With the holiday season in full swing, December means something different to all of us. Some of us relish the back-to-back-to-back onslaught of Thanksgiving, Hanukkah, Christmas, and New Year’s Eve, while others would prefer to spend the final month of the year in full-on hibernation. Wherever you fall on that particular spectrum, there’s an argument to be made in favor of having more holidays rather than fewer. That may sound counterintuitive, but consider the fact that semi-official events like World Wildlife Conservation Day and Pumpkin Pie Day not only take little effort to observe but also provide lighthearted fun as you mark the days on your calendar. Here are 10 such holidays to celebrate in December.
December 2: National Mutt Day
Purebreds may triumph at the Westminster Kennel Club Dog Show every year, but mutts will always be winners in our hearts. If you already have a mixed-breed dog in your life, use today as an excuse to give them even more cuddles and treats than usual; if not, know that there’s never been a better time to visit your local shelter and either bring one home or, if your situation doesn’t allow for a new family member just yet, simply volunteer. National Mutt Day is also a great excuse to get your pup one of those DNA tests and find out which blend of breeds made them so special in the first place.
December 4: Wildlife Conservation Day
Some of your favorite animals may be more endangered than you think. Did you know, for instance, that there are no more than 4,000 tigers in the wild and fewer than 30,000 rhinos? Hope remains, however, and there’s no time like Wildlife Conservation Day to turn it into action. Created by the World Wildlife Fund and the U.S. State Department in 2012, this day seeks to bring greater awareness to threatened species and how we might help them flourish again. (For one positive example, look no further than the American Bison.) A good place to start: Take the WWF’s pledge to help stop wildlife crime and keep educating yourself on this issue tomorrow and beyond.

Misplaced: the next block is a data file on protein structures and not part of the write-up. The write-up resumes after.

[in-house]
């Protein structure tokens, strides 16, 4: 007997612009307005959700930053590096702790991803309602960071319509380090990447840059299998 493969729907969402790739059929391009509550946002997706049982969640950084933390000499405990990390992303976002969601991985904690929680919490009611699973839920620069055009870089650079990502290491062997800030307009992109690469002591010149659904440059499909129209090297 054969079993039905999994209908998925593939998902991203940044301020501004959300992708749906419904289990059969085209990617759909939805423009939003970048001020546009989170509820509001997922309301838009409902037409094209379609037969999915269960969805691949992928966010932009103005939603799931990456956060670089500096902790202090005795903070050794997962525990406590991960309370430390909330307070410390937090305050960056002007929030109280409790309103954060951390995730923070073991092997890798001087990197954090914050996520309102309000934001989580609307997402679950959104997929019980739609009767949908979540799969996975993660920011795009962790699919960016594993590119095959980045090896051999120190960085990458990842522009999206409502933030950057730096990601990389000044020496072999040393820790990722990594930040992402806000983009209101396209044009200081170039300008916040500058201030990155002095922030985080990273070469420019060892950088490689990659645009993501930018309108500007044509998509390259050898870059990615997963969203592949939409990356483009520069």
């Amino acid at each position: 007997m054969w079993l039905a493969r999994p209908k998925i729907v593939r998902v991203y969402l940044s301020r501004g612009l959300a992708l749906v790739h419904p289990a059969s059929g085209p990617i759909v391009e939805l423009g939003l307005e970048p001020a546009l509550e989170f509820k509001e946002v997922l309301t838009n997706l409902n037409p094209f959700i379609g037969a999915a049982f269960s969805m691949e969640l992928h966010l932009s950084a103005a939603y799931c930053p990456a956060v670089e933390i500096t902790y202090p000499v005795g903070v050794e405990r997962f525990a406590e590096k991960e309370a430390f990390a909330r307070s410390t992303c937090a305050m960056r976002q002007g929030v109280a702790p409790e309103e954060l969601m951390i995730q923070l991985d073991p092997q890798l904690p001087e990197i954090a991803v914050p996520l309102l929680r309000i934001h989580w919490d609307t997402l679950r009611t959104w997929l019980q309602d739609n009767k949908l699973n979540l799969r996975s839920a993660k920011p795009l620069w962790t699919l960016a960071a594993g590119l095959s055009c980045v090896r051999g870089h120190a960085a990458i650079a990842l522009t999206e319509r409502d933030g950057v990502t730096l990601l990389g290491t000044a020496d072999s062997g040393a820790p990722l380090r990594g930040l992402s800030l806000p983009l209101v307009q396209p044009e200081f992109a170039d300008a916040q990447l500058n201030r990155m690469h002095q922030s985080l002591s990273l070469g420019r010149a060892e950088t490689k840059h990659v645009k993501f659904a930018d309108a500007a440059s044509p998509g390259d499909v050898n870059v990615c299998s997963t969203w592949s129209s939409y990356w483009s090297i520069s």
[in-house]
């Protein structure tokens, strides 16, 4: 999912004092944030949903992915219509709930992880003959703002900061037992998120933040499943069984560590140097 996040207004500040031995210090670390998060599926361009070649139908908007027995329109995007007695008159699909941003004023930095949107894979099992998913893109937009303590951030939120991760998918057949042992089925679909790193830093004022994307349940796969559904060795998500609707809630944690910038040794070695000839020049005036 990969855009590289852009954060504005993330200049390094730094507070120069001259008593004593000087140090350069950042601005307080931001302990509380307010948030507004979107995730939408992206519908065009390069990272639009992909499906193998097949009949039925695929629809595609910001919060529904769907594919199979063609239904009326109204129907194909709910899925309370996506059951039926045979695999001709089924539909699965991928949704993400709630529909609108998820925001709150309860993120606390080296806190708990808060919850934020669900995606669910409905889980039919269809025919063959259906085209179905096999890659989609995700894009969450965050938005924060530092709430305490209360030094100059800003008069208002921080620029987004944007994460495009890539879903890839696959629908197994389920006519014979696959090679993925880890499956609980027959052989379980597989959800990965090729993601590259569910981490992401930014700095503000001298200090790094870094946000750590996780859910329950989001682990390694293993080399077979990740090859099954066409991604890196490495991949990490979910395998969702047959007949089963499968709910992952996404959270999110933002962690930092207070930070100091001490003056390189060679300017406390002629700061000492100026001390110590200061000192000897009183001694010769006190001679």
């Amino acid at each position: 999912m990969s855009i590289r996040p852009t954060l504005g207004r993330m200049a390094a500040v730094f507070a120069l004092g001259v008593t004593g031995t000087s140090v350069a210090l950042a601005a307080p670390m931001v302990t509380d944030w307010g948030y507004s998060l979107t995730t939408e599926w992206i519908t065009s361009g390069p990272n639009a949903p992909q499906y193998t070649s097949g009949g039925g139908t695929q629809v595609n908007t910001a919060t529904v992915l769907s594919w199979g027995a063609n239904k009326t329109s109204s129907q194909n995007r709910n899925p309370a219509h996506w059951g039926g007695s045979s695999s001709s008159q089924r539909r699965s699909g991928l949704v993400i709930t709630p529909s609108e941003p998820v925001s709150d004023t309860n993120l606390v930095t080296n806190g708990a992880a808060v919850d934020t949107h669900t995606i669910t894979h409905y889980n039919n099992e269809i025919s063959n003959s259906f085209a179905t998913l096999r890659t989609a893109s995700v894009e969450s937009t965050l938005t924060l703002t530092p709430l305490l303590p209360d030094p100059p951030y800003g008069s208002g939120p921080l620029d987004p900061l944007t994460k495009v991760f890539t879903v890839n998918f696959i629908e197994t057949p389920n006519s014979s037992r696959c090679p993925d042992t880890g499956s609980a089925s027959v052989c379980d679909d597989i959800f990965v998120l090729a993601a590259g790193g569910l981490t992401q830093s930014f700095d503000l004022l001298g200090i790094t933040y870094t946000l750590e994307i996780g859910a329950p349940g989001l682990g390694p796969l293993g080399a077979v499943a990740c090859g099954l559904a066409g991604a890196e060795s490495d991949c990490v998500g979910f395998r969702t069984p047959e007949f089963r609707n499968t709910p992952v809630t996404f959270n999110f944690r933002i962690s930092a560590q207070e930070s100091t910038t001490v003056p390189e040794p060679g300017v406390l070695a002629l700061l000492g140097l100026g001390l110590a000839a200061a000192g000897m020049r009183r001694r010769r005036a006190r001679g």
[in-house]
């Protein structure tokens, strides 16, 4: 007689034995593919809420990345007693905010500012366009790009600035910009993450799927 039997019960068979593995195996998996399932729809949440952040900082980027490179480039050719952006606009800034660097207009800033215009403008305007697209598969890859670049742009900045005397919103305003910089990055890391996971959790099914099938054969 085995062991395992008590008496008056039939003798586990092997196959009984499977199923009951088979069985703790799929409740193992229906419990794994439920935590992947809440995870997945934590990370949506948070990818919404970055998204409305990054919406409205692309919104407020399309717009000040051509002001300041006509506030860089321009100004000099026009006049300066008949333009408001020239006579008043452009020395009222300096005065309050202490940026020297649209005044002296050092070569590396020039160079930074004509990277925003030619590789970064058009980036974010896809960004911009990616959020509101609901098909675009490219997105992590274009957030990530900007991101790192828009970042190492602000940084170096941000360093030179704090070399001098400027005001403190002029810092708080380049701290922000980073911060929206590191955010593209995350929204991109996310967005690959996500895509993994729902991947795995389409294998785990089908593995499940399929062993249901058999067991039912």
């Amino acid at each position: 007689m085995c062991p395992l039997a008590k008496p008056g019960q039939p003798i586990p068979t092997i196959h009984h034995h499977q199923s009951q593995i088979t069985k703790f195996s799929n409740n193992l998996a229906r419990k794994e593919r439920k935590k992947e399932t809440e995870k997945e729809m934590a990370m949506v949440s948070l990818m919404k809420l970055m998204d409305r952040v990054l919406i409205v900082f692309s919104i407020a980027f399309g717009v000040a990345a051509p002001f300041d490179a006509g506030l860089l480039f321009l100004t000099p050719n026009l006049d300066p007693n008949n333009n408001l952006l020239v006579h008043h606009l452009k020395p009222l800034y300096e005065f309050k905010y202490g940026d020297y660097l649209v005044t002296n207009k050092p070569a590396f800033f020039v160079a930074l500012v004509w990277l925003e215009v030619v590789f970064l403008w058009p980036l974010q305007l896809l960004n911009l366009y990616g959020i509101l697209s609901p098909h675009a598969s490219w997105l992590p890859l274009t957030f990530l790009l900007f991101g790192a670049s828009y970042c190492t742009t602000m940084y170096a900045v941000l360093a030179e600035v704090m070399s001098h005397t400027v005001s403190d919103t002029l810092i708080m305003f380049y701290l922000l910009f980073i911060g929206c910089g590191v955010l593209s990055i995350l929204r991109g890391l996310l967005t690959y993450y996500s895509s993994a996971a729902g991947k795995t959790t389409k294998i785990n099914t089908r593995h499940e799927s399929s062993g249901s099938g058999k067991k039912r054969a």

December 5: Bathtub Party Day
It may shock you to learn this, dear reader, but there are some among us who don’t enjoy soaking in a bath. We don’t understand it, but it’s true. However, Bathtub Party Day seems as great an opportunity as ever to convert a non-believer to this important act of self-care (and perhaps remind them that it’s perfectly acceptable to rinse off in the shower before or after if that’s the source of their hang-up). As for yourself, celebrate by luxuriating in the tub for as long as you please.
December 10: Nobel Prize Day
Since 1901, the Nobel Prize has been given out in five categories: Physics, Chemistry, Physiology or Medicine, Literature, and Peace. Though most of us won't be receiving one this year, that doesn't mean we can't celebrate along with the Swedish Academy on December 10. There’s no better time to honor excellence across all fields — and perhaps consider giving an award of your own to the gifted scientist, writer, or peacemaker in your life.
December 12: Gingerbread House Day